Orange Turned Purple When Sliced, and Scientists Have No Idea Why

Orange Turned Purple When Sliced, and Scientists Have No Idea Why

Is it still orange, if the orange is purple? Neti Moffitt, a Queensland, Australia resident, was going about her normal business when she noticed something rather peculiar on her kitchen counter – the leftover slices of an orange she had cut up for her 2-year-old son the day before had started to transform into a deep purple-ish color.  Disturbed by this turn of events, he checked the pieces his son had already eaten and checked them were also purple.

Moffitt told ABC News, “I went rifling through the rubbish box for the three bits my son ate and made sure they were quite purple than leaving them on the bench.” The good news: her son is well.

Moffitt added, “My first thought was I hope it doesn’t have a bad effect on my child. But he’s good, not dramatic at all.” The bad news: No one really knows why the orange slices turned purple in the first place. Moffitt contacted Queensland Health and an officer came and cut the pieces, as well as the knife used to cut the oranges and the sharpener of the steel knife.

Moffitt explained, “They were really interested in the fruit trees in our garden. I also have a bunch of roses next to the fruit bowl, so they considered it.” “They’re shocked. They’re absolutely stumped. No one knows why.” However, this is not the first time that purple oranges have existed at least once.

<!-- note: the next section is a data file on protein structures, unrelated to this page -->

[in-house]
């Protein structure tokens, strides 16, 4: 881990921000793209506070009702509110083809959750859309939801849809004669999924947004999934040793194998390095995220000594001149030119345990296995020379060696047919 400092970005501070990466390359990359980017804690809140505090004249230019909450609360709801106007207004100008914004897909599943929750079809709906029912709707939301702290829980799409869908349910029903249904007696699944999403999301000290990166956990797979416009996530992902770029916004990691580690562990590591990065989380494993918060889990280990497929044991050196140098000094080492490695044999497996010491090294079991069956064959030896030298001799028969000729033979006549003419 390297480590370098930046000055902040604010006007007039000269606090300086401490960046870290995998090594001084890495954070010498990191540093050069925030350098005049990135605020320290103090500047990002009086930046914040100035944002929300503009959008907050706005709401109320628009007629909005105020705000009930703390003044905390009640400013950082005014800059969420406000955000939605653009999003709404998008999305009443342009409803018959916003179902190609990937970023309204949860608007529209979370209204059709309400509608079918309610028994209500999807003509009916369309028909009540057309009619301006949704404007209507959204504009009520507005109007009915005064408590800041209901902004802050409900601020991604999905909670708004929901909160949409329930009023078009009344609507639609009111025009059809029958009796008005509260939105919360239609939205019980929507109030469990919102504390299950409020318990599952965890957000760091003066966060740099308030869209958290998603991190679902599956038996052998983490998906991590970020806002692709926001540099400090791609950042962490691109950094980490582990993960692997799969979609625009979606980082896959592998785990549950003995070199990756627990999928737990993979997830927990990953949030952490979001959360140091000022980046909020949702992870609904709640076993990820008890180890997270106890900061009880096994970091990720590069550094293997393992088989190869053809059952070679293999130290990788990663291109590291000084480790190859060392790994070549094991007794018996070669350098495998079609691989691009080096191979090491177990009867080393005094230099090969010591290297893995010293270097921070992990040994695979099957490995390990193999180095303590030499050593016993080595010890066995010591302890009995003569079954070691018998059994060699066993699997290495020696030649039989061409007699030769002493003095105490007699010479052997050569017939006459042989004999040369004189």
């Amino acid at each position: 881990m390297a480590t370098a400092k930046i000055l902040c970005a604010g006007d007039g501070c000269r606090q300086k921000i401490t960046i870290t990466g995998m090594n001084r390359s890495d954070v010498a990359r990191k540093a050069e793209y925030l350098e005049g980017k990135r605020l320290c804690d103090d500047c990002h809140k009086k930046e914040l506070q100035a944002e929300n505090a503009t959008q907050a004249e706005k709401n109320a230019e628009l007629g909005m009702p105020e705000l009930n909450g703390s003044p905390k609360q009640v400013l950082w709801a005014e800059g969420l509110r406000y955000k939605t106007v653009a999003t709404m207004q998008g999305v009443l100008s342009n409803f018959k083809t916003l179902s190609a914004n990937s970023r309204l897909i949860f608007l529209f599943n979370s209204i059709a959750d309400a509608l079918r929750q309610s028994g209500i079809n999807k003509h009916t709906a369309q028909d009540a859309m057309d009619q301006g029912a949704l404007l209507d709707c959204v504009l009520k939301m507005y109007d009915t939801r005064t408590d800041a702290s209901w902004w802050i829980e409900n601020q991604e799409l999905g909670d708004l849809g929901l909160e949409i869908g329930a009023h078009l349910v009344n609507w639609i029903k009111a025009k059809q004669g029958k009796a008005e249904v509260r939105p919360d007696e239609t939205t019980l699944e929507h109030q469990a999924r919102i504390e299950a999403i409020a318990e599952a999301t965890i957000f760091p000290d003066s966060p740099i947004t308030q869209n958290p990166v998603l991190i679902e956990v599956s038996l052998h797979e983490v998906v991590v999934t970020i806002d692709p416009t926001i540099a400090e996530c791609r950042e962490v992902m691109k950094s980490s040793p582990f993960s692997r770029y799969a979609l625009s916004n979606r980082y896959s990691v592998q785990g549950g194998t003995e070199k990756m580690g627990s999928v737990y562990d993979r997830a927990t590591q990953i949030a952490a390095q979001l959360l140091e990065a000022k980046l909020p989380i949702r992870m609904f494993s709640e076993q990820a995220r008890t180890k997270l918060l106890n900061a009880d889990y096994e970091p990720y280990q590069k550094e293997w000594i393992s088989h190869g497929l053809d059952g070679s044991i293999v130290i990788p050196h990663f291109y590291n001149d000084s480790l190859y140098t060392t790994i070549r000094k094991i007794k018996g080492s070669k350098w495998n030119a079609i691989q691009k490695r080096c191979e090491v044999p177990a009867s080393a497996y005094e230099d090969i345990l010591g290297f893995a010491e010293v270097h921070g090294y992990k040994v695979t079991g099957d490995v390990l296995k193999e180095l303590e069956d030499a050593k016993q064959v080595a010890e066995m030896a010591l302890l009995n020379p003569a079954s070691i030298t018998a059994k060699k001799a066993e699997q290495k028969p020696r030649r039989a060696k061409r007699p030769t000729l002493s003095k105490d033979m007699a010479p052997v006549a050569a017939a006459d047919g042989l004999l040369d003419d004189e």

In 2015, Angela told Postal Nine News that she had left some of her kids’ lunchboxes in a container overnight just to wake them up and see in the morning that they had become the color of curiosity. He took pictures of the abnormal fruit that turned purple and contacted the local health authority to request a test.

First, the experiments deny the common artificial color. Subsequently, the tests ruled out iodine. What scientists were able to do without causing color change, they did not know. Since then, Postle has said it happened again with fruit bought from a different supermarket, which seems to have more to do with something in the house than the fruit.

Postle added, “The most surprising thing is that it doesn’t happen to every orange – just some of them.” While scientists are still trying to unravel the mystery, Twitter users have come up with their own ideas. Suggestions include anthocyanin, berries, cabbage, and a dark purple pigment found in a few root vegetables.